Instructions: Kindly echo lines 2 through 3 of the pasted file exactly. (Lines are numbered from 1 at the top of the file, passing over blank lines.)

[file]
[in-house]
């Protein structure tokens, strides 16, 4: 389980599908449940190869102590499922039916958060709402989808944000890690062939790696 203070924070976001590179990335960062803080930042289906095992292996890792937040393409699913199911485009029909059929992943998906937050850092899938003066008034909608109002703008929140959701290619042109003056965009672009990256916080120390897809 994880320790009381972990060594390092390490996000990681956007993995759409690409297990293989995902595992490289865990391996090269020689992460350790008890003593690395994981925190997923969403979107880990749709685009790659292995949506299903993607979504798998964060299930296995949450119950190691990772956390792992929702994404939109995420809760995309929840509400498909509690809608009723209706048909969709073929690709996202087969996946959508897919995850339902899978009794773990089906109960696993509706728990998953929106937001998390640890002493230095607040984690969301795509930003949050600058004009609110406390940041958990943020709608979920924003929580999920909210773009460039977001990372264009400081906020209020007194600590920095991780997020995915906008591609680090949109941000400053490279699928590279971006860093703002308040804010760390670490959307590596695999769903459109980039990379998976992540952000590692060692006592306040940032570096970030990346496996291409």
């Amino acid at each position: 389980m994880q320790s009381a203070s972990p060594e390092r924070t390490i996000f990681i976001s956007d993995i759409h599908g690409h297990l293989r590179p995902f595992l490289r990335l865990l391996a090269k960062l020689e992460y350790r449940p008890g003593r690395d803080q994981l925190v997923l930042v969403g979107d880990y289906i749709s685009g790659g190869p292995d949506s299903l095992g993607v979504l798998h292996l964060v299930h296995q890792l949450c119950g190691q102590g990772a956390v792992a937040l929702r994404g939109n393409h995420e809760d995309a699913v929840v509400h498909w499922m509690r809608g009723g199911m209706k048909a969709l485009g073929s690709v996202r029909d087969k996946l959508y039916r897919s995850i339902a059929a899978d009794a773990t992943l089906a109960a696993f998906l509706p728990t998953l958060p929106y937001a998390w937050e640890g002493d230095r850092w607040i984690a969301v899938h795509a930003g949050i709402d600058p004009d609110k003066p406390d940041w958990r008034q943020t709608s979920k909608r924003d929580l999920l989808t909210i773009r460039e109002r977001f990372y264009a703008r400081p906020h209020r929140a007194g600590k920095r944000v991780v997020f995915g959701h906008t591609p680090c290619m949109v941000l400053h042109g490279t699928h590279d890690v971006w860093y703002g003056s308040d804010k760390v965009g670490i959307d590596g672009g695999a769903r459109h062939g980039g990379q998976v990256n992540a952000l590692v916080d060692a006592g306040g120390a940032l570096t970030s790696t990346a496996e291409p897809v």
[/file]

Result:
């Protein structure tokens, strides 16, 4: 389980599908449940190869102590499922039916958060709402989808944000890690062939790696 203070924070976001590179990335960062803080930042289906095992292996890792937040393409699913199911485009029909059929992943998906937050850092899938003066008034909608109002703008929140959701290619042109003056965009672009990256916080120390897809 994880320790009381972990060594390092390490996000990681956007993995759409690409297990293989995902595992490289865990391996090269020689992460350790008890003593690395994981925190997923969403979107880990749709685009790659292995949506299903993607979504798998964060299930296995949450119950190691990772956390792992929702994404939109995420809760995309929840509400498909509690809608009723209706048909969709073929690709996202087969996946959508897919995850339902899978009794773990089906109960696993509706728990998953929106937001998390640890002493230095607040984690969301795509930003949050600058004009609110406390940041958990943020709608979920924003929580999920909210773009460039977001990372264009400081906020209020007194600590920095991780997020995915906008591609680090949109941000400053490279699928590279971006860093703002308040804010760390670490959307590596695999769903459109980039990379998976992540952000590692060692006592306040940032570096970030990346496996291409």
């Amino acid at each position: 389980m994880q320790s009381a203070s972990p060594e390092r924070t390490i996000f990681i976001s956007d993995i759409h599908g690409h297990l293989r590179p995902f595992l490289r990335l865990l391996a090269k960062l020689e992460y350790r449940p008890g003593r690395d803080q994981l925190v997923l930042v969403g979107d880990y289906i749709s685009g790659g190869p292995d949506s299903l095992g993607v979504l798998h292996l964060v299930h296995q890792l949450c119950g190691q102590g990772a956390v792992a937040l929702r994404g939109n393409h995420e809760d995309a699913v929840v509400h498909w499922m509690r809608g009723g199911m209706k048909a969709l485009g073929s690709v996202r029909d087969k996946l959508y039916r897919s995850i339902a059929a899978d009794a773990t992943l089906a109960a696993f998906l509706p728990t998953l958060p929106y937001a998390w937050e640890g002493d230095r850092w607040i984690a969301v899938h795509a930003g949050i709402d600058p004009d609110k003066p406390d940041w958990r008034q943020t709608s979920k909608r924003d929580l999920l989808t909210i773009r460039e109002r977001f990372y264009a703008r400081p906020h209020r929140a007194g600590k920095r944000v991780v997020f995915g959701h906008t591609p680090c290619m949109v941000l400053h042109g490279t699928h590279d890690v971006w860093y703002g003056s308040d804010k760390v965009g670490i959307d590596g672009g695999a769903r459109h062939g980039g990379q998976v990256n992540a952000l590692v916080d060692a006592g306040g120390a940032l570096t970030s790696t990346a496996e291409p897809v």